Ok, I don’t pushing anyone to work on it just now, I only want to see good things happen in Linux’s “user-friendly” history. I want to see that any app for Linux is distributed in only one format, the true format, not .deb, .rpm, .appimage (seriously long name) or .flatpak. That zoopark is just delirium.
This is not even true on Windows or macOS, it’s even less likely to happen on Linux.
Windows has either custom installers (NSIS, WISE, etc.) or MSI based installers (InstallShield, WIX, etc.).
macOS has custom installers (InstallAnywhere, VISE, etc.), macOS Installer, RPM4OSX, Fink, MacPorts, Homebrew, etc.
At least in the Linux world, it’s usually quick to reduce to a few options (RPM/DPKG, Flatpak/Snap, AppImage).
Usually Mac OS don’t need installers at all, apps distributed in .dmg that itself just a container like a zip or iso. Only thing that user need to do with that .dmg is to open (mount) it and copy single file from it (I’d liked to see snap to be like that ‘single file’). Rarely .dmg contains more than one .app file - readme’s and additional things; and it happens that there can be .pkg - common app installer in mac. Don’t used OS X much cause of hard lags in vmware, installing of hackintosh is just impossible task for me, but all of apps that I downloaded don’t haved things what you said. Windows not mentioned here at all, it IS piece of shit.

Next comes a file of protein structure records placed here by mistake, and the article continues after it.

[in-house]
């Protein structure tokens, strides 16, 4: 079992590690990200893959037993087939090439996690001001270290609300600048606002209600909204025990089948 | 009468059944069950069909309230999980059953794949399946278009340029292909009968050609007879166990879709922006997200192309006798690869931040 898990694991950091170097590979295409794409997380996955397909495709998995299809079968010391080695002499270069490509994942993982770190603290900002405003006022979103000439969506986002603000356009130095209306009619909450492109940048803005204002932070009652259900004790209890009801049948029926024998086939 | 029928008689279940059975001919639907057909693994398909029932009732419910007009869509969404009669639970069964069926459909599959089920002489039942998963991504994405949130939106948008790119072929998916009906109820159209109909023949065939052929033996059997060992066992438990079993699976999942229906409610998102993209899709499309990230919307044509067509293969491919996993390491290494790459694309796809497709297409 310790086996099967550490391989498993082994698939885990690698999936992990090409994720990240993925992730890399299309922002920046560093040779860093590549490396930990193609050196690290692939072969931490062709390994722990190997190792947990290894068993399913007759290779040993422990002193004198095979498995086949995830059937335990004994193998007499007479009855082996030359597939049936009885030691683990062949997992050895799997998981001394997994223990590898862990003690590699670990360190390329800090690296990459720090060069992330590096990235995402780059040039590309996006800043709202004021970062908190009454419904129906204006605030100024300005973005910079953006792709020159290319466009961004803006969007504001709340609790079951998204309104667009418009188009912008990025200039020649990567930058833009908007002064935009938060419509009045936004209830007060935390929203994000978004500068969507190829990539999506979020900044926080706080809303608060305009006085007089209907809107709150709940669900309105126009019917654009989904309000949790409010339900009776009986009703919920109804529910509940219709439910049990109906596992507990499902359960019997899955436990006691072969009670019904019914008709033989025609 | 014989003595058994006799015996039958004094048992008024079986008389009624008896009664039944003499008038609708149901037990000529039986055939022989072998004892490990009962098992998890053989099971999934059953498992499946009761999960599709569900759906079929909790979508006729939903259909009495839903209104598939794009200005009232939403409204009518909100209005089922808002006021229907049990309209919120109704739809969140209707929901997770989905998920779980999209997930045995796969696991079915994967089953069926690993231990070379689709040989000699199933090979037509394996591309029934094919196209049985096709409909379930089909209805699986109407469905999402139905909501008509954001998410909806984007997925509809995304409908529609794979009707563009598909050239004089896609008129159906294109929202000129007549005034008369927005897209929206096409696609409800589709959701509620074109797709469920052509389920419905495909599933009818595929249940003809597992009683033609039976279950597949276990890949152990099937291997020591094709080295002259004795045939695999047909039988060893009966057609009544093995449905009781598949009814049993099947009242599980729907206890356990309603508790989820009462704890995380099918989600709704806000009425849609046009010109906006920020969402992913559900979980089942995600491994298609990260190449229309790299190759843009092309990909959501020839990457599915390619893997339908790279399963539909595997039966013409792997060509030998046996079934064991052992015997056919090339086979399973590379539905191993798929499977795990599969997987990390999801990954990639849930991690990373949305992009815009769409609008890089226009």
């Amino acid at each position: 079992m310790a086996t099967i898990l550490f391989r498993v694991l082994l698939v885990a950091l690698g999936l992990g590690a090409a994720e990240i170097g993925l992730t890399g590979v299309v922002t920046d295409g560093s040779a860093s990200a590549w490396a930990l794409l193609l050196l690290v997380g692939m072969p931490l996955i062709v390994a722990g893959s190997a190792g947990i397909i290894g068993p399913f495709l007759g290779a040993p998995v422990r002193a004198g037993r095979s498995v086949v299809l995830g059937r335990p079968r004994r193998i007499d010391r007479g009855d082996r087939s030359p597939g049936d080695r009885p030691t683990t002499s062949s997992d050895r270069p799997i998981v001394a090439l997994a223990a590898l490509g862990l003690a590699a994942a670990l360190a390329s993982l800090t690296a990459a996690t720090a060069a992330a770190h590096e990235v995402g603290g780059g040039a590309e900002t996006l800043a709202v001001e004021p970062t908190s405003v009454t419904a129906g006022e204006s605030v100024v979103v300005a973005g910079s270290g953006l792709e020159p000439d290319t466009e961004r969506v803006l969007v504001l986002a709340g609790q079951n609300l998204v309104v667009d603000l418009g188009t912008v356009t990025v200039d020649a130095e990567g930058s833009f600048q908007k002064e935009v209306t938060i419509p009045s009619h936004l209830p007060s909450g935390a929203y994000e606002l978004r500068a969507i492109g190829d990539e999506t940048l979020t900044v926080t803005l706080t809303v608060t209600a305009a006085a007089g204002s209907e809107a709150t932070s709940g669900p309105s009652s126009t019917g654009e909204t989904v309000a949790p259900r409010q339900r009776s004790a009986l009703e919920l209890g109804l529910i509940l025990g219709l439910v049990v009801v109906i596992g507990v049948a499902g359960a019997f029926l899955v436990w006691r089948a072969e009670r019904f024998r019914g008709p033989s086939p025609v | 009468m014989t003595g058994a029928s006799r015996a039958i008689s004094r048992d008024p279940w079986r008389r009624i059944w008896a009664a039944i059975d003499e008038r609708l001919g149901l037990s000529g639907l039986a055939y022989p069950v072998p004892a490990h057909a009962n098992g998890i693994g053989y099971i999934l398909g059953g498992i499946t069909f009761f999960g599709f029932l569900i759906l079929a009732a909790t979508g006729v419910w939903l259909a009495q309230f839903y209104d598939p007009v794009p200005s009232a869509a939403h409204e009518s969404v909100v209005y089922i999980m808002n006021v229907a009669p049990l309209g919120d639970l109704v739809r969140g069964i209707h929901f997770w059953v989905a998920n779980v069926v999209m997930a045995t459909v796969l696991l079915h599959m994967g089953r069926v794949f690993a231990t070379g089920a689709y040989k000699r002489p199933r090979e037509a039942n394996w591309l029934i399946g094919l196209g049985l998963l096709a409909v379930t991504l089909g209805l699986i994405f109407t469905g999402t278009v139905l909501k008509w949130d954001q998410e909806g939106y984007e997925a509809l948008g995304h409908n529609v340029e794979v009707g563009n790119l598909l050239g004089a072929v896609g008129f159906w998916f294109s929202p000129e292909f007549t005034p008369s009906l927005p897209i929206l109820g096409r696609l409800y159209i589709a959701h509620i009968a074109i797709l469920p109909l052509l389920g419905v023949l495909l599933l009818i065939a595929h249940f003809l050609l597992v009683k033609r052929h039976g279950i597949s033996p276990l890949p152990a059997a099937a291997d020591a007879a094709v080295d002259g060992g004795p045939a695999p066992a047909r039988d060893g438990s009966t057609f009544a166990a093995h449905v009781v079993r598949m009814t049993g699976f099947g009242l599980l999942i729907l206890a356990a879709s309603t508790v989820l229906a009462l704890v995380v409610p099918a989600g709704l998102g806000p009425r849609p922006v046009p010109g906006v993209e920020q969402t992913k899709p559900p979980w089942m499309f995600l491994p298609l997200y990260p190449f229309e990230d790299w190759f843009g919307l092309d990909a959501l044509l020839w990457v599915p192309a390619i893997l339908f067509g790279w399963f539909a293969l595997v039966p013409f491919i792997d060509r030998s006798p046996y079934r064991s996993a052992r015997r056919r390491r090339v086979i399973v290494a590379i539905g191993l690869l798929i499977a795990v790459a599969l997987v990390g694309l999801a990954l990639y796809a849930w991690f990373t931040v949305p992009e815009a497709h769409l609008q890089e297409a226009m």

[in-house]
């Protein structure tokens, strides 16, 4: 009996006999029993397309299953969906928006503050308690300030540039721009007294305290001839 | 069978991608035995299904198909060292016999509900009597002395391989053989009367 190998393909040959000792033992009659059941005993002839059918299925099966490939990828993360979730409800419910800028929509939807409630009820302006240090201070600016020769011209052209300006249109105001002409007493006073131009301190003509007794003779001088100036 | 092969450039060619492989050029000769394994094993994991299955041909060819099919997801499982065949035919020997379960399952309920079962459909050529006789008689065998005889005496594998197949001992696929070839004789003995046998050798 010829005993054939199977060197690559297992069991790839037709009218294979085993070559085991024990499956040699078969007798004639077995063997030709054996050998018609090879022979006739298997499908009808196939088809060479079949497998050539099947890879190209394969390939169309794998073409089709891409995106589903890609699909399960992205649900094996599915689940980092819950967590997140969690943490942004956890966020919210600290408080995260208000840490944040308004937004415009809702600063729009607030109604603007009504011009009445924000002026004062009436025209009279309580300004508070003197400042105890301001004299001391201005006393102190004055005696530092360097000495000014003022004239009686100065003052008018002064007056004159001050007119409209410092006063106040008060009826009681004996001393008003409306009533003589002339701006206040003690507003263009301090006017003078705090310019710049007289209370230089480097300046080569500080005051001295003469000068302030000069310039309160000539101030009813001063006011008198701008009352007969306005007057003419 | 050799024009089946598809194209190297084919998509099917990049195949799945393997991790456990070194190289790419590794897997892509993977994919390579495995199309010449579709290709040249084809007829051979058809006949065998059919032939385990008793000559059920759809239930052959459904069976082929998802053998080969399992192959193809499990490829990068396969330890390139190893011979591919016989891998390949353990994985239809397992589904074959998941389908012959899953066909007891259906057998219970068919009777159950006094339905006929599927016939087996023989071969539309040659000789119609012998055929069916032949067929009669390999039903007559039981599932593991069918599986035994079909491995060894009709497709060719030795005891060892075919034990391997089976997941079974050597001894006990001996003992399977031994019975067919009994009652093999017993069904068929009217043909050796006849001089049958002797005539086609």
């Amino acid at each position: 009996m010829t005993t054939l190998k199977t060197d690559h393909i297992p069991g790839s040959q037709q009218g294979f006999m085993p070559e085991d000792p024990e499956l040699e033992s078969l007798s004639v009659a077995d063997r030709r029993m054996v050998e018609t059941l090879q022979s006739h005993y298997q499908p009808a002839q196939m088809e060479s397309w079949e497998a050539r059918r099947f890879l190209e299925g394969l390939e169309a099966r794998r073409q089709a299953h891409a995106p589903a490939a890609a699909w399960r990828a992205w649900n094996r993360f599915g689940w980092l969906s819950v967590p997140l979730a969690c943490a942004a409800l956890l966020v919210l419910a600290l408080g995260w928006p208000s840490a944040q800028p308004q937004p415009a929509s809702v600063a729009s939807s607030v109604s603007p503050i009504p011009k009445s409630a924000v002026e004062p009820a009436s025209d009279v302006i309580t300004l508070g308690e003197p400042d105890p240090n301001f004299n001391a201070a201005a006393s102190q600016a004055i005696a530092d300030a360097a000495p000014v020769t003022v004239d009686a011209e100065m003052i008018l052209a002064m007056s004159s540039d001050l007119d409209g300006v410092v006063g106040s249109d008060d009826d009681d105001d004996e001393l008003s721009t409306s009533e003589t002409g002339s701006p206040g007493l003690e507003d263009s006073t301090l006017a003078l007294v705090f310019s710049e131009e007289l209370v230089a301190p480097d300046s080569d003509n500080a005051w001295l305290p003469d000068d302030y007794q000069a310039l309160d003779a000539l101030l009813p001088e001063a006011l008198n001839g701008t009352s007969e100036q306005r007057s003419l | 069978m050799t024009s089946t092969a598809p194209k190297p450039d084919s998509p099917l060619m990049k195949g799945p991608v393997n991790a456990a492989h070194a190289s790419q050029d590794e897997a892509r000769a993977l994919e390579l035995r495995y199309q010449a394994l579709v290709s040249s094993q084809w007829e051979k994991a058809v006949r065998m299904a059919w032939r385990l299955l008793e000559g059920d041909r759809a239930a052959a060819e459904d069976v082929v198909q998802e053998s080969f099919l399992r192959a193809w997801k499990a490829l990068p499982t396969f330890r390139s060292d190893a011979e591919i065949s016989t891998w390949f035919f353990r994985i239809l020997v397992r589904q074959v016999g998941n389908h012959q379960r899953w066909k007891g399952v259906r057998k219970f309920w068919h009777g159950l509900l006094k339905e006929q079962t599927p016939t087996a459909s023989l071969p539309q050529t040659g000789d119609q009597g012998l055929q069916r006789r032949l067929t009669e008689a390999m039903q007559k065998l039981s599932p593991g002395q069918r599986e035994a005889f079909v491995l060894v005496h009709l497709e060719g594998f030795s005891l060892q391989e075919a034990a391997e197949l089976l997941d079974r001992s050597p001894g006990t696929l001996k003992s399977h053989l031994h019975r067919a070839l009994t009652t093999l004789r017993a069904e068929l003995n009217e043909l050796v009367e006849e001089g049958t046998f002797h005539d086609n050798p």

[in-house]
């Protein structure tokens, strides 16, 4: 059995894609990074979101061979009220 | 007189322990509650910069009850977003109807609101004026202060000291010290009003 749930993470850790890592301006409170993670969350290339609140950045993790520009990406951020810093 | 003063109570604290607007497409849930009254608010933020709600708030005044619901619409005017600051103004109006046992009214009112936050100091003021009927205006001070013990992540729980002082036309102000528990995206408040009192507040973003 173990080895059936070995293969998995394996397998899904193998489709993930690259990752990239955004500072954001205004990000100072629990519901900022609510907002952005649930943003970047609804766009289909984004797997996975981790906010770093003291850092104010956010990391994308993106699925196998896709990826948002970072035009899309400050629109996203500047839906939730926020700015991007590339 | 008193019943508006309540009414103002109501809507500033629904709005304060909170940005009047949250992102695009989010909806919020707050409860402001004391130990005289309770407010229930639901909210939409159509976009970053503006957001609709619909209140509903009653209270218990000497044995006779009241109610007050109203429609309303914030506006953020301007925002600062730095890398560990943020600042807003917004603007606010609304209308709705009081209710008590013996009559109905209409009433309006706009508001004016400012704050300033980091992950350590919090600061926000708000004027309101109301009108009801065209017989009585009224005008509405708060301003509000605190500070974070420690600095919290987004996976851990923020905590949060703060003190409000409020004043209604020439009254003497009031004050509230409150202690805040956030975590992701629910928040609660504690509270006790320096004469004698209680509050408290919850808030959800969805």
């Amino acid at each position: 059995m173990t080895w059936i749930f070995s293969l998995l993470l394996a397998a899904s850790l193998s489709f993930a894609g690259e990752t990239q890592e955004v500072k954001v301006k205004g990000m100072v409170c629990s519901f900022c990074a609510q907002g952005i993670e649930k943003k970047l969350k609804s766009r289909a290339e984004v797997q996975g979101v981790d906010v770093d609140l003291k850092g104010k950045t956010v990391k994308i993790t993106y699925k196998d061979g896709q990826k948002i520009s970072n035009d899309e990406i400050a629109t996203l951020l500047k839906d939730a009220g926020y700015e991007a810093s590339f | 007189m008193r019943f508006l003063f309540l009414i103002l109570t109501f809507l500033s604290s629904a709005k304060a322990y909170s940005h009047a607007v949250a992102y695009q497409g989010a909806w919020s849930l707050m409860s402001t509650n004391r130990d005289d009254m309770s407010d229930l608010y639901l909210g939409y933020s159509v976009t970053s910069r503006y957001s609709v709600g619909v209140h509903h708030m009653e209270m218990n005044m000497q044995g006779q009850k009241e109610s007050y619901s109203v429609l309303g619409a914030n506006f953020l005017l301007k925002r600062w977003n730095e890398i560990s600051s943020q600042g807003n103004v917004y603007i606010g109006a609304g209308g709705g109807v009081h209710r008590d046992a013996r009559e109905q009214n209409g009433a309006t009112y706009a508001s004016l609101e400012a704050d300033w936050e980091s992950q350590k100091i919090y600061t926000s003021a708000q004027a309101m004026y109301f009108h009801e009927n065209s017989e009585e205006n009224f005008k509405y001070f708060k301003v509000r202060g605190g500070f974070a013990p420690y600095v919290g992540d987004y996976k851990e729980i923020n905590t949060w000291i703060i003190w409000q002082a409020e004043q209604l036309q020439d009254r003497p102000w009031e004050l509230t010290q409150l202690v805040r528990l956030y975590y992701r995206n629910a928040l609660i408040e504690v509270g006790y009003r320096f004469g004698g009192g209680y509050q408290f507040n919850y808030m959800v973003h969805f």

Welcome to the forum Peter! I’m super happy to see you here.
Hi folks - I think it’s a great idea that we enable snaps that can be mounted in places other than /snap/foo. It would take some work for the snap author and it would have to be classic, but at the end of the day, I have no problem with something like ‘snap mount foo.snap /home/user/where/i/want/it’ working straightforwardly.
That said, I would not think we want to complicate the internals of snapd very much to achieve that. I don’t think we should try to make aliases work in this case, or other low-level system integrations. But it is absolutely fine to essentially treat snaps as what they are - a filesystem that can be mounted - and potentially allow users to do this for themselves without root.
This would also enable people to have two versions of a snap with different paths.
You would have to accept a bunch of missing capabilities (systemd jobs, aliases, tab completion etc) that are really related to a ‘system level install’. But you would get your blob where you want it. Thoughts?